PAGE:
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Hart v. Crab Addison, Inc.

United States District Court, W.D. New York

October 28, 2014

CHRISTOPHER HART, et al., Plaintiffs,

J. Nelson Thomas, Esq., Jared Kimball Cook, Esq., Michael J. Lingle, Esq., Thomas & Solomon LLP, Rochester, NY., for Plaintiffs.

Jeffrey Howard Ruzal, Esq., Kenneth John Kelly, Esq., Epstein, Becker & Green, P.C., New York, NY., for Defendants.


CHARLES J. SIRAGUSA, District Judge.


This is an action asserting claims under the Fair Labor Standards Act ("FLSA") and the minimum-wage statutes of the states of New York, Maryland, Missouri, Illinois and Arizona. Now before the Court is Defendants' motion (Docket No. [#65]) to dismiss the Amended Complaint's FLSA and state-law "tip credit" claims. The application is denied.


The Court recently issued a Decision and Order [#63] containing a rather exhaustive discussion of the claims in this action, with which the reader is presumed to be familiar. Essentially, Plaintiffs, who were employed as tipped servers/hostesses/bartenders in Defendants' chain of restaurants, maintain that Defendants violated the FLSA and the pertinent state minimum-wage laws by, inter alia, paying them less than the full required minimum wage pursuant to the "tip credit, " while requiring them to spend an excessive amount of their work shifts performing non-tipped duties. In that regard, the original Complaint [#1] indicated that Defendants were violating the "tip credit" provision in at least two ways: First, by requiring Plaintiff's to perform non-tip-producing duties, that were related to their tip-producing duties, more than twenty-percent of the time; and second, by requiring them to perform non-tip-producing duties that were not related to their tip producing duties ("dual job duties").[1]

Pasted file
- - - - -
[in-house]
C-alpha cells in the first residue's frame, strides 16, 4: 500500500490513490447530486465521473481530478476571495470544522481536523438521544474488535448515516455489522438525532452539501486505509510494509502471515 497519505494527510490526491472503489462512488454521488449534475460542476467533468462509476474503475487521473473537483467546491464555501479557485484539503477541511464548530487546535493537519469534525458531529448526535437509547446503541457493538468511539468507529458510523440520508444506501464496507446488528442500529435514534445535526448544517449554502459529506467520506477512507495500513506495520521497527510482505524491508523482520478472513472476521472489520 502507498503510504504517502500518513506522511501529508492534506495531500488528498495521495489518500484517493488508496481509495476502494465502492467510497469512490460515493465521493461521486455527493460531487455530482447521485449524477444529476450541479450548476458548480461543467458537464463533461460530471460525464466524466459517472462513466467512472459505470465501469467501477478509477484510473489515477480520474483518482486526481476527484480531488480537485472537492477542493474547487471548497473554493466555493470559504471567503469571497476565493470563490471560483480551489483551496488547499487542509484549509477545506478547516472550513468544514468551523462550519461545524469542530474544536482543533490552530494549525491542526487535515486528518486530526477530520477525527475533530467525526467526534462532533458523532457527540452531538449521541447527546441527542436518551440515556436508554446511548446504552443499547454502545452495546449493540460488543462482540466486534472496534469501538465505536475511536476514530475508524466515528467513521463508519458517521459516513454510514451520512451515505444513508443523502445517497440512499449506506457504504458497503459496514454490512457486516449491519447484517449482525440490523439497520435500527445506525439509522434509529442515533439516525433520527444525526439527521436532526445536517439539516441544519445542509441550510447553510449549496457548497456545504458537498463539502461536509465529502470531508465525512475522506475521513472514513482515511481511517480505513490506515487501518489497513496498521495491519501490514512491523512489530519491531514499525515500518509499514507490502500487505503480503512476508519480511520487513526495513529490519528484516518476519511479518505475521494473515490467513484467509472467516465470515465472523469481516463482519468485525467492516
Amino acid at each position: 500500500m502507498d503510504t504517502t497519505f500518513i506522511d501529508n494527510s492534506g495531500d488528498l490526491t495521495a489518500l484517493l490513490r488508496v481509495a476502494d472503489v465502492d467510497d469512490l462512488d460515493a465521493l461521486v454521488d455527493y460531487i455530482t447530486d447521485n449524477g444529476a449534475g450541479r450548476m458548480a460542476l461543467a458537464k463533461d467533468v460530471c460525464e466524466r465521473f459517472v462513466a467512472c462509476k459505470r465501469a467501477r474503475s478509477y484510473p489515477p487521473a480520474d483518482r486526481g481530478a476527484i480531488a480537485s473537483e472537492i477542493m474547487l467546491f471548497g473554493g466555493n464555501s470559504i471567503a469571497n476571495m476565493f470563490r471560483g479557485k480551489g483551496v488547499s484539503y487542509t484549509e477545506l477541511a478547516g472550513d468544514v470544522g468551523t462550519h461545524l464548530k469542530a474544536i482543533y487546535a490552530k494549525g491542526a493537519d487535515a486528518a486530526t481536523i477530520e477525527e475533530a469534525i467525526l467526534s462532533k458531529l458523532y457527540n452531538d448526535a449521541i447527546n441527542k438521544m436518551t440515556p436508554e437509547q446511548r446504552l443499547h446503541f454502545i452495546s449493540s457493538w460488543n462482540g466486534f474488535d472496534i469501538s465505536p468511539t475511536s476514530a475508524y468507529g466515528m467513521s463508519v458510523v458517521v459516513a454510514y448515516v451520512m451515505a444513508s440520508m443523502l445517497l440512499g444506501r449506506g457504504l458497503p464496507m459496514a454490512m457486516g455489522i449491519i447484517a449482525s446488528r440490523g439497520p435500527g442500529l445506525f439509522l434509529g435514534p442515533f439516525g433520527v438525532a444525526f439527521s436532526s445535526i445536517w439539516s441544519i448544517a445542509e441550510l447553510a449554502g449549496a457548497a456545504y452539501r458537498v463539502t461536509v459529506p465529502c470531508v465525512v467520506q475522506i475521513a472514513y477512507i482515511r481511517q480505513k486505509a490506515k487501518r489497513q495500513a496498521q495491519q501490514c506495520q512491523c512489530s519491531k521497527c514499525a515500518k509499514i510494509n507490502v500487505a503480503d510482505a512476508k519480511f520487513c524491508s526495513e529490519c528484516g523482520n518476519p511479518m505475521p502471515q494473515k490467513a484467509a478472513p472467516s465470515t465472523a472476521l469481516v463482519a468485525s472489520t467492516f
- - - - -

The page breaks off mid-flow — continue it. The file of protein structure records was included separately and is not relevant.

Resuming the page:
In its prior Decision and Order [#63], the Court granted Defendant's motion to dismiss, in part, and dismissed the FLSA minimum-wage claim because, although the original Complaint alleged that Plaintiffs were paid less than the minimum wage for certain shifts, it failed to plausibly allege that they were paid less than the minimum wage for any particular week. However, the Court granted Plaintiffs leave to replead, which they did. Specifically, on July 14, 2014, Plaintiffs filed the Amended Complaint [#64].

The Amended Complaint [#64] now asserts that Plaintiffs were required to perform either unrelated non-tipped duties ("dual job" duties), or an excessive amount of related nontipped duties ( i.e., more than twenty percent of the shift), during each and every shift, and that they were therefore necessarily paid less than the minimum wage for each and every week that they worked for Defendants. Plaintiffs maintain, in that regard, that they are entitled to receive the full minimum wage for all hours spent performing either type of work. That is, they maintain that they are entitled to receive the full minimum wage for all unrelated non-tip-producing ("dual job") work, and they are entitled to receive the full minimum wage for all related non-tip producing work that was performed during more than twenty-percent of a shift. The Court understands Plaintiffs to mean that they are entitled to such payment, for such work, even if their total weekly pay, including all tips, when divided by the number of hours worked, exceeds the minimum wage, since an employer cannot rely upon the tips that an employee earns on tip-producing work to compensate for paying that employee subminimum wages for work that falls outside of the tip credit.